Key speakers / Baroness Susan A. Greenfield

Баронесса Сьюзен Гринфилд Адель

Baroness Susan A. Greenfield

Susan Adele Greenfield, Baroness Greenfield, CBE, is Professor of Pharmacology at Oxford University, a British neuroscientist, a writer, a broadcaster and a member of the House of Lords. She specializes in the physiology of the brain. Baroness has been awarded 30 Honorary Degrees from British and foreign universities and heads a multi-disciplinary research group exploring novel brain mechanisms linked to neurodegenerative diseases such Alzheimer’s and Parkinson’s.


Susan Greenfield was an undergraduate at St Hilda's College, Oxford and subsequently took a DPhil in the University Department of Pharmacology.


In 1985, she was an appointed university lecturer in synaptic pharmacology, and a fellow of Lincoln College, Oxford. She became a life peer in 2001. Since 1996, she has been a professor of pharmacology, senior research fellow at Lincoln College, Oxford, and an honorary fellow at St Hilda's. At Oxford she heads a multi-disciplinary group researching brain mechanisms linked to neurodegeneration. Her company, BrainBoost Ltd, is developing non-pharmaceutical approaches to Alzheimer's disease. In 1995 she published her theory of consciousness, Journey to the Centres of the Mind, which she developed further in The Private Life of the Brain(2000). In 1994 she was the first woman to give the Royal Institution Christmas lectures, and in 1998 was appointed its director. Her TV series Brain Story was broadcast on BBC2 in 2000. On 1 February 2006, she was installed as Chancellor of Heriot-Watt University in Edinburgh. Until 8 January 2010, she was director of the Royal Institution of Great Britain.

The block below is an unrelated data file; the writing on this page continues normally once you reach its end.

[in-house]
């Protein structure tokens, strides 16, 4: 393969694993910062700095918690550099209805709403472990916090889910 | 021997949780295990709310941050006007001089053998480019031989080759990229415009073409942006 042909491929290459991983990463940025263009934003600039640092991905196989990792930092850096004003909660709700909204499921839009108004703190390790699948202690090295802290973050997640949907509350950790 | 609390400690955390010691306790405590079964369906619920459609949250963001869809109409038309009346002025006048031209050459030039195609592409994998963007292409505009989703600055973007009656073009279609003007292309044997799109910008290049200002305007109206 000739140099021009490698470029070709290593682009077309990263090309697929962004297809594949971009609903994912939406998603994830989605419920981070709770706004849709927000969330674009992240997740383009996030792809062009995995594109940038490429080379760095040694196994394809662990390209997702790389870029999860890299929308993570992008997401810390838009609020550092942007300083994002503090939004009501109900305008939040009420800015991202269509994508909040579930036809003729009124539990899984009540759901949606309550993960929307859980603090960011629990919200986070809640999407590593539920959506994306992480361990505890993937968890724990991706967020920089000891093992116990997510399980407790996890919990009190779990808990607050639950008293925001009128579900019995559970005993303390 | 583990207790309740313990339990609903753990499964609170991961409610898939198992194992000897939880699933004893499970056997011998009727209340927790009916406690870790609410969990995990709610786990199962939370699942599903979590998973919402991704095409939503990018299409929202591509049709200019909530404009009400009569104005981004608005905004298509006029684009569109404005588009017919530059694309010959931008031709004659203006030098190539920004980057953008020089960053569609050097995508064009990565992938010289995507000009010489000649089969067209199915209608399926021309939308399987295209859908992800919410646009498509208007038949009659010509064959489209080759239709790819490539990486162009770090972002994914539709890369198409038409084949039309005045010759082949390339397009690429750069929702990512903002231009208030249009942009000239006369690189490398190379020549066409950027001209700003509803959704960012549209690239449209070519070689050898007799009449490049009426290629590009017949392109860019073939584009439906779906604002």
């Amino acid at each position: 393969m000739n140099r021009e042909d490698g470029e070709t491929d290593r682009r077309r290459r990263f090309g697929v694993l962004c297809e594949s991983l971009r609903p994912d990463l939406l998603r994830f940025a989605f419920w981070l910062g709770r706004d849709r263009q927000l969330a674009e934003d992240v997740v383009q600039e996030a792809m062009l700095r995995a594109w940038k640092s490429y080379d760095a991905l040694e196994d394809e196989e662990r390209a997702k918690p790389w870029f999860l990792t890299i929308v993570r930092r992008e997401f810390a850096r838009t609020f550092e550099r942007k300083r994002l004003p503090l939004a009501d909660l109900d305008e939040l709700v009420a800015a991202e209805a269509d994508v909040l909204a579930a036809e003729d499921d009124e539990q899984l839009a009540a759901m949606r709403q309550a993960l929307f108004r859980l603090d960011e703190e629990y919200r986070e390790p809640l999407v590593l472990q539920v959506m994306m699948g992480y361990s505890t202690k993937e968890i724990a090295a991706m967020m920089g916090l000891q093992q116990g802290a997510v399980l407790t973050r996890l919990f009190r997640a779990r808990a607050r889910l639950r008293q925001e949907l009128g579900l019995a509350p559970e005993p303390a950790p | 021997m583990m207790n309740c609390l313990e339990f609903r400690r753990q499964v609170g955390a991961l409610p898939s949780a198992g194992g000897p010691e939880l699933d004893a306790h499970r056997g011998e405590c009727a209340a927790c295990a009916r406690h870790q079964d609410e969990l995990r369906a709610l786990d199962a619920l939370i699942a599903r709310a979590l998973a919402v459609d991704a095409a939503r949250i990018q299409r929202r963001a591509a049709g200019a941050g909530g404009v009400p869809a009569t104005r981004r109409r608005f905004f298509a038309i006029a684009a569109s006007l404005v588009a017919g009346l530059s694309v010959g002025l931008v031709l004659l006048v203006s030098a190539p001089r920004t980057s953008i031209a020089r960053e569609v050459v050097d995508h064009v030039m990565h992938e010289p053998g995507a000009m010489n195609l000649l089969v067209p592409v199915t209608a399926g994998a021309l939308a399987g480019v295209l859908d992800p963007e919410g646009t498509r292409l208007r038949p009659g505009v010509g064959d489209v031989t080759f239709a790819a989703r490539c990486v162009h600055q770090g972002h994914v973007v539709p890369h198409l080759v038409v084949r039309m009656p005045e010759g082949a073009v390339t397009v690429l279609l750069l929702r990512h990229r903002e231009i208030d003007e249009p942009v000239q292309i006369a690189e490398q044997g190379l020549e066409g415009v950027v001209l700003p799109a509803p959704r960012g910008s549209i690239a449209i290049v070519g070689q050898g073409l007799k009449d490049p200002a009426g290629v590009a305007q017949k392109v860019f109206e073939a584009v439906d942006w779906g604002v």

Susan has written several non-specialist books. Some of them are:
  • Journey to the Centers of the Mind: Toward a Science of Consciousness (1995);
  • The Human Brain: A Guided Tour (1998)
  • The Private Life of the Brain (2000);
  • Brain Story: Unlocking Your Inner World of Emotions, Memories, and Desires (2001);
  • Tomorrow's People: How 21st-Century Technology is Changing the Way We Think and Feel (2003);

Her last works:
  • ID: The Quest for Meaning in the 21st Century (2009);
  • You and Me: The Neuroscience of Identity (2011).


Exploring brain mechanisms linked to neurodegenerative diseases such Alzheimer’s and Parkinson’s, the impact of modern technologies on brain, democratization and dissemination of science.


Susan researches the impact of 21st century technologies on the mind. She interests in the impact of modern technologies on how young people think and feel. This was discussed in her book, 'ID: The Quest for Identity in the 21st Century'. Greenfield warns social networking sites are changing children's brains, resulting in selfish and attention deficient young people. Social network sites risk infantilising the mid-21st century mind, leaving it characterised by short attention spans, sensationalism, inability to empathise and a shaky sense of identity, according to a leading neuroscientist.

'I often wonder whether real conversation in real time may eventually give way to these sanitised and easier screen dialogues, in much the same way as killing, skinning and butchering an animal to eat has been replaced by the convenience of packages of meat on the supermarket shelf,' Susan said.

Translator: Maria Nikonova

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